Collagraphs and drypoint, cont.

Back in the world of the non-toxic printmaking, I got some great advice from printmaker and blogger Aine Scannell a few days ago. I've been looking for ways to reproduce aquatint tones on a collagraph plate. I was experimenting with different strengths of acrylic resist mixed with carborundum, but she suggested I use pastel ground. Pastel ground already contains minute particles of grit which will hold a lot of ink when dried on a printing plate. On the following two plates, I used straight pastel ground for one of the figures, and a tiny amount added to water for the background shapes:     Result: a beautiful variation in tonality, pretty similar to an aquatint. Adding some lines scratched into the Lascaux resist in other parts of the plate leads to even more variety and lusciousness of mark making. I am heading out of Chicago next week to go and teach a monotype class in northern Michigan, so I will mainly be brushing up that technique. But these prints repre

How to etch a linoleum block

Linoleum as a material for printmaking has been used for nearly a hundred years now. Normally, you cut an image out using special gouges similar to woodcut tools, cutting away the lino around the image you want to print. This is called relief printmaking, because if you look at the block from the side, the material that remains stands up in relief from the backing material. You then roll ink with a brayer over the surface of the block, place paper over it, and either print by hand or run it through a press. You can do complex things this way (for example, reduction linocuts), but the beauty of the process is that it is quick, simple, and direct. Incised lino block, from Etched lino block, from Steve Edwards A few years ago, I saw some prints that were classified as coming from etched linoleum blocks, and I loved the textures I saw in them. In the last few months, I've been trying to use this technique in my own studio, learning about it as one does these d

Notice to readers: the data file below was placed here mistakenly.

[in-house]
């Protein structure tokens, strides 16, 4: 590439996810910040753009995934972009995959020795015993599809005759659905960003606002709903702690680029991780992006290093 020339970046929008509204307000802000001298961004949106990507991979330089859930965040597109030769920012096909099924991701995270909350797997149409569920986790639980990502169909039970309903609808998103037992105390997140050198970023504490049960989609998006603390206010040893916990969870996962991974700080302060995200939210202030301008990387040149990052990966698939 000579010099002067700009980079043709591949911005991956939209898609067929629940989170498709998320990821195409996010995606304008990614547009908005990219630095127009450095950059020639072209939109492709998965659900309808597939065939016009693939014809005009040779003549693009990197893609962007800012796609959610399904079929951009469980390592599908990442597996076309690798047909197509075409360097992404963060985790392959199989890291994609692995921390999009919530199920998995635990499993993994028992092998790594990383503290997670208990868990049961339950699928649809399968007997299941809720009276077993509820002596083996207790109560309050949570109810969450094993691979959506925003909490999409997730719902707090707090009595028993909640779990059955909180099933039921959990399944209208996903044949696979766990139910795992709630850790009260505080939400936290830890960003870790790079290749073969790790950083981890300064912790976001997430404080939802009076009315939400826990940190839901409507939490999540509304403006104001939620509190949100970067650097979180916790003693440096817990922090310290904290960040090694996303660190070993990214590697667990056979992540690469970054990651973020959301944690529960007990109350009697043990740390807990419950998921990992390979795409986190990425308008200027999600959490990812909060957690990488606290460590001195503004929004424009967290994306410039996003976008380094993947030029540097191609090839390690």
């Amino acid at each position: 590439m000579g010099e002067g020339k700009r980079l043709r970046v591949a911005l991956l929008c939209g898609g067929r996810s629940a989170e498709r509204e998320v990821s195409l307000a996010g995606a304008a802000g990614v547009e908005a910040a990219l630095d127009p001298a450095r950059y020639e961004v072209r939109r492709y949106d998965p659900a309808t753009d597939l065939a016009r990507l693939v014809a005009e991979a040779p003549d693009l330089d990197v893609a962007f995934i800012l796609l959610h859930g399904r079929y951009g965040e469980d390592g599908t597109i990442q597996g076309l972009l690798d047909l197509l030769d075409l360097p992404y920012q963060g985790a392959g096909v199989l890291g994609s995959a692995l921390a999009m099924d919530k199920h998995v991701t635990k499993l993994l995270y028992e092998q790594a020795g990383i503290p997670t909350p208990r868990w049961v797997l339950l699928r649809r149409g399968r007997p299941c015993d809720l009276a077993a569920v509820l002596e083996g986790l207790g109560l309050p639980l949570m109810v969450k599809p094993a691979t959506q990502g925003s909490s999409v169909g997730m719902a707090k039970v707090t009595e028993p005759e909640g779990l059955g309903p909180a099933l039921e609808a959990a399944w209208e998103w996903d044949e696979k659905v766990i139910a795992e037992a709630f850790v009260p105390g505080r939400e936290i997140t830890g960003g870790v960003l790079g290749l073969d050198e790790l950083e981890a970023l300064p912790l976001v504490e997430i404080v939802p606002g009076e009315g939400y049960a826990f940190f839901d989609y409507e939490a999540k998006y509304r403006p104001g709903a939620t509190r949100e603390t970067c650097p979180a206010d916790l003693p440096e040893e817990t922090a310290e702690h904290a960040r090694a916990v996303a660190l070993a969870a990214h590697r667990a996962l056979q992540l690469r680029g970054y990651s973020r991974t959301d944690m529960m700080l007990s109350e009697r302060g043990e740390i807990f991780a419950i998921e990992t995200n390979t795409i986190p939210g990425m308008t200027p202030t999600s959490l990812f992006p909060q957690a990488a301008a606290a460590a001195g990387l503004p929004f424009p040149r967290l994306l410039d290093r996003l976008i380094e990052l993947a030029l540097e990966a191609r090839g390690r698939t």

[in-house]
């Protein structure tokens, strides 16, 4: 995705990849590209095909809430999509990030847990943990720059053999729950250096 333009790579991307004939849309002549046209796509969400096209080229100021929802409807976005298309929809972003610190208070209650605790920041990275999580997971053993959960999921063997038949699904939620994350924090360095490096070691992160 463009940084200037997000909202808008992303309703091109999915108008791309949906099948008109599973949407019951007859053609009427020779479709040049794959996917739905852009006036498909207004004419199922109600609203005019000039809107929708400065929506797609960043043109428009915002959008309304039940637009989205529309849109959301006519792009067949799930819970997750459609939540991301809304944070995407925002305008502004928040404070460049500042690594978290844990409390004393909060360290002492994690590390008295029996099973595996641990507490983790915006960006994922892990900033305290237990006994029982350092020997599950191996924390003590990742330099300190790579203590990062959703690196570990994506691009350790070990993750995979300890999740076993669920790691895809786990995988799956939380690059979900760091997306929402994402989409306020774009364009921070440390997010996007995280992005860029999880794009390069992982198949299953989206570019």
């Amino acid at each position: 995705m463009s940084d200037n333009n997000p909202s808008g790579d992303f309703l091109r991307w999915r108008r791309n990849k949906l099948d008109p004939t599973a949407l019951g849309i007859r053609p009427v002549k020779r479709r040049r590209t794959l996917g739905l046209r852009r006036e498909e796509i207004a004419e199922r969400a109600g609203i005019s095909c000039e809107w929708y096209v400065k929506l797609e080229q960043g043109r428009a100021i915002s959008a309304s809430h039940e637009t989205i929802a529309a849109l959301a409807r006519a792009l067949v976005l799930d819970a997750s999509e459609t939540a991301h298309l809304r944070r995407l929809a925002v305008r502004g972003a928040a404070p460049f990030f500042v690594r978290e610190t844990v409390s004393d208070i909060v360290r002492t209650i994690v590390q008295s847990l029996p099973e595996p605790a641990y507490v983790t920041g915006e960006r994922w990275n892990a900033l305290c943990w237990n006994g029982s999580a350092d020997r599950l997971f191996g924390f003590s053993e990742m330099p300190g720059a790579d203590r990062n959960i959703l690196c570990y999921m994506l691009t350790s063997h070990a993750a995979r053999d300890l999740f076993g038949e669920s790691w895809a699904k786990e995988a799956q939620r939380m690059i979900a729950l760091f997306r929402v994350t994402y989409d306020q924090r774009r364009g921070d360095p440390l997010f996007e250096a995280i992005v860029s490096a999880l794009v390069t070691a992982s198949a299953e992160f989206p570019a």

I am not a lateral thinker. If I am stuck when working in my studio, and something just doesn't seem to be working, it takes me ages to work out the answer. Sometimes it doesn't even happen. Either way, I usually spend a long time hammering away at slightly different changes to a technique -- say, the right mixture of materials to etch a lino block -- experiencing long bouts of frustration as I wonder why the thing just won't bloody well work. Some people, when faced with a problem that seems intractable, can get around the block by turning the terms of the problem upside down, or inside out, turning a positive image into a negative image and, by confronting the problem from a completely different angle, suddenly see the solution. I am not that person. But a few days ago, I actually had a lateral thinking moment, and it seems to have worked. I have been experimenting with caustic soda etch on linoleum, with what I consider so far to be unsatisfactory results. Here is